Eight Ends is your source for news, notes, insight, and analysis from around the curling world. This week’s edition looks at takeaways from the start of the Tim Hortons Brier in Kingston, Ont.
1st End: Alberta’s Brendan Bottcher has rolled out of the station on the right track chugging along to a 5-0 start. Bottcher, who has earned silver medals at the past two Briers, has been a tank engine putting up outstanding marks in crucial victories over Northern Ontario’s Brad Jacobs and Newfoundland and Labrador’s Brad Gushue shooting 98 percent and 100 percent, respectively. It’s full steam ahead for the Edmonton-based group.
2nd End: Over in the other pool, Mike McEwen’s Wild Card squad (4-1) is playing as sharp as lead Colin Hodgson’s haircut. Winning Friday night’s play-in game against Glenn Howard to sneak into the Brier kick-started their momentum and also may have given them a head-start on ice conditions. Whatever it is, it’s working with third Reid Carruthers, in particular, playing impressively. Carruthers has brought his A-game shooting 91 percent to top all players at his position.
3rd End: Brad Gushue of Newfoundland and Labrador is looking good, too, sporting a 4-1 record. Gushue’s lone loss came against Bottcher, but then he’s not alone in that category with everyone else also losing to Bottcher so far. The two-time Brier champion Gushue looked like he was in deep trouble Monday night against Northern Ontario’s Brad Jacobs giving up four points off the bat but rallied right back responding with a three-ender and capped the thriller scored two in the 10th for the gritty 7-6 win.
4th End: Ontario’s John Epping (3-2) raced out of the gate with a 6-3 win in the opening draw against defending champion Kevin Koe but has cooled down a bit sustaining back-to-back losses including a 7-4 upset loss Monday night to New Brunswick’s James Grattan. Just more proof that anything can happen at the Brier.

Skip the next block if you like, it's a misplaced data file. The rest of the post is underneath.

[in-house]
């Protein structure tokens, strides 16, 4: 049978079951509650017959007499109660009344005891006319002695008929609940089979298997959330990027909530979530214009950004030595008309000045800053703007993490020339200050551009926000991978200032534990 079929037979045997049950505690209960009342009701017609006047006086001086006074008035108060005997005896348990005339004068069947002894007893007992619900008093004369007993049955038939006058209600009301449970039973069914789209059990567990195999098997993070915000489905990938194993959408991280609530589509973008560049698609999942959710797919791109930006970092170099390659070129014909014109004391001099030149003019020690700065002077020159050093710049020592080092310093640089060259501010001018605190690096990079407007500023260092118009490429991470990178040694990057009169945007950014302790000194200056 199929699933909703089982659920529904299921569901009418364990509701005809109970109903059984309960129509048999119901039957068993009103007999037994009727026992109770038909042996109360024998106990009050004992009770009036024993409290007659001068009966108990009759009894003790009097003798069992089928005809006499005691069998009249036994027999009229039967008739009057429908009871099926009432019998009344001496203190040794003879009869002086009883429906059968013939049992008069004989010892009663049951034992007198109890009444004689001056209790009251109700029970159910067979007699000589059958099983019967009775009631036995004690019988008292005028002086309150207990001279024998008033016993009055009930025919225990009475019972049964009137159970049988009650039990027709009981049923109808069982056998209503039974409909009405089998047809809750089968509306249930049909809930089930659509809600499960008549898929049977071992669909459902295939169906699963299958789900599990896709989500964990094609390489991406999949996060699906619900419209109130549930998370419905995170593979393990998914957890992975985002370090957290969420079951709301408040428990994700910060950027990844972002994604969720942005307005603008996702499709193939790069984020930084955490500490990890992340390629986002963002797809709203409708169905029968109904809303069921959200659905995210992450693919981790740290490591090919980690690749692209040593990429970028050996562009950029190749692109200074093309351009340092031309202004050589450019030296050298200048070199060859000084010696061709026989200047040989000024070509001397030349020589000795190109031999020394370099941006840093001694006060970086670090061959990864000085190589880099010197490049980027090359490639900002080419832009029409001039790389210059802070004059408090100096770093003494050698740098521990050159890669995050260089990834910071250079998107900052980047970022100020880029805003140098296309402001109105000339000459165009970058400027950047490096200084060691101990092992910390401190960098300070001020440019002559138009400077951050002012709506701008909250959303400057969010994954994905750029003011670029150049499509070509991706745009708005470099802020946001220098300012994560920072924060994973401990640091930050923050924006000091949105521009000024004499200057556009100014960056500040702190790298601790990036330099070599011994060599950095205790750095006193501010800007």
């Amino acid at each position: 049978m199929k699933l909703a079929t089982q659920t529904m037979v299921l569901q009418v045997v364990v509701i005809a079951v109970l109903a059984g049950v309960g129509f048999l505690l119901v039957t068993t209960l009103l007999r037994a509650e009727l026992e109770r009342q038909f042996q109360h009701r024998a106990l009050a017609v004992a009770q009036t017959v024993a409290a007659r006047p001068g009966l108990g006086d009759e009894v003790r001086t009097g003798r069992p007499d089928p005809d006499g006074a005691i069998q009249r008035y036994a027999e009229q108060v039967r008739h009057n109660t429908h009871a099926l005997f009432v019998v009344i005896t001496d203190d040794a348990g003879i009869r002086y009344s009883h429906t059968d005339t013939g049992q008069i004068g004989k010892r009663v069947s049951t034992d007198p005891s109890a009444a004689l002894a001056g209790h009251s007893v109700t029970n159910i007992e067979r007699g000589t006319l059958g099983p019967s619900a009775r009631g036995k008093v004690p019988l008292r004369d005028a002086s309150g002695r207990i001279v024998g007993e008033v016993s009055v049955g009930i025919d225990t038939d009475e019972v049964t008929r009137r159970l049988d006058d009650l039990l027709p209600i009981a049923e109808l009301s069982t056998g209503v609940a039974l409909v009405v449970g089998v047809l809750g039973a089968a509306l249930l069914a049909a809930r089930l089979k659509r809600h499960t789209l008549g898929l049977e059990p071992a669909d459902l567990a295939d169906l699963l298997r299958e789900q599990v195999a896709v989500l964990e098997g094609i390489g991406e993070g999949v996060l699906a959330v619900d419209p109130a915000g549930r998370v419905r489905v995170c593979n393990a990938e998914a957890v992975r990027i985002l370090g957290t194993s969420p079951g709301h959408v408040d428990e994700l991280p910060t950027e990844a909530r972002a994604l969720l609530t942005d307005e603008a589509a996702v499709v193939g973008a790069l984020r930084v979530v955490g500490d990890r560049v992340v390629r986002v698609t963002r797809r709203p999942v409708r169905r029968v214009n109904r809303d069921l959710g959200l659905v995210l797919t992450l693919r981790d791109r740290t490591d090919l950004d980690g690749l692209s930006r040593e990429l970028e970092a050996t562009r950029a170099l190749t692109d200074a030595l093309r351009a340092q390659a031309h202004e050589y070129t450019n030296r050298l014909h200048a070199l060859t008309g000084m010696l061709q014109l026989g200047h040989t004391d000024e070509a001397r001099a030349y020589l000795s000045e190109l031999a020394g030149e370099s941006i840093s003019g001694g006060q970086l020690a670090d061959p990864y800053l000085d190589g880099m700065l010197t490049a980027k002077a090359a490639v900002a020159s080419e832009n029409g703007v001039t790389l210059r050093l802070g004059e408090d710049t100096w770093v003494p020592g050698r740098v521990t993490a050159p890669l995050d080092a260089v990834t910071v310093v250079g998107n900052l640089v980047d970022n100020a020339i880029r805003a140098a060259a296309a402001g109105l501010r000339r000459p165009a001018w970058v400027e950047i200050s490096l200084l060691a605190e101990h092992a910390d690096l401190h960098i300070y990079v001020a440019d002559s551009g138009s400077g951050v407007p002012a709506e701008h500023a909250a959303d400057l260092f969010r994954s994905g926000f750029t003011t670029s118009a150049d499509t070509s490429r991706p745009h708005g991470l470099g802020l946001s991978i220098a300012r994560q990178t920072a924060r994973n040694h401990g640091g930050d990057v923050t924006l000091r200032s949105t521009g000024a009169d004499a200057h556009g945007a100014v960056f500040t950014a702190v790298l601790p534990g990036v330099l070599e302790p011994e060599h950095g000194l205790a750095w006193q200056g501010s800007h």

5th End: After the loss to Epping, Koe got right back into the mix replying with four straight wins. Koe stepped up his game with shot percentages of 95, 100, 95 again and 93 in those victories. And how about that triple takeout to score the winning deuce against McEwen? Sick.
6th End: Manitoba’s Jason Gunnlaugson is a Brier “rookie” in name only. The 35-year-old tour veteran from Winnipeg has been waiting for this moment to shine and seized another highlight-reel moment with a double raise, double takeout to score three points Tuesday morning to complete a 7-6 comeback victory over Prince Edward Island’s Bryan Cochrane. Don’t underestimate this squad.
7th End: Speaking of ridiculous runbacks, Saskatchewan’s Matt Dunstone (4-1) also pulled off a shot-of-the-year candidate with a triple takeout to score four in the final frame Monday morning and win 9-8 over British Columbia’s Steve Laycock. It’s no surprise Dunstone has sports psychologist Adam Kingsbury on the bench this week. Dunstone spoke earlier this season during the Masters about how he’s been working on the mental side of the game to remain calm in high-pressure situations.
“I’ve been doing some exercises over the summer just to cool heart rate and that sort of thing in those moments because it’s been a part where I’ve struggled in my game a little bit,” Dunstone said en route to capturing his first career Pinty’s Grand Slam of Curling title. “It’s certainly helped me in moments like these.”
8th End: Did anyone expect to see No. 1 seed Brad Jacobs of Northern Ontario start at 1-3? A front-loaded schedule put them in an early hole and twice they lost on the final shots. Yes, it’s still early, and they’ve improved to 2-3 now, but with three losses it already means they’ve left little-to-no margin for error going forward and will likely have to win out. An 8-3 record is typically what’s needed in order to make the Page playoffs. Of course, one step at a time as at this point just getting into the Championship Round is the first hurdle to worry about clearing.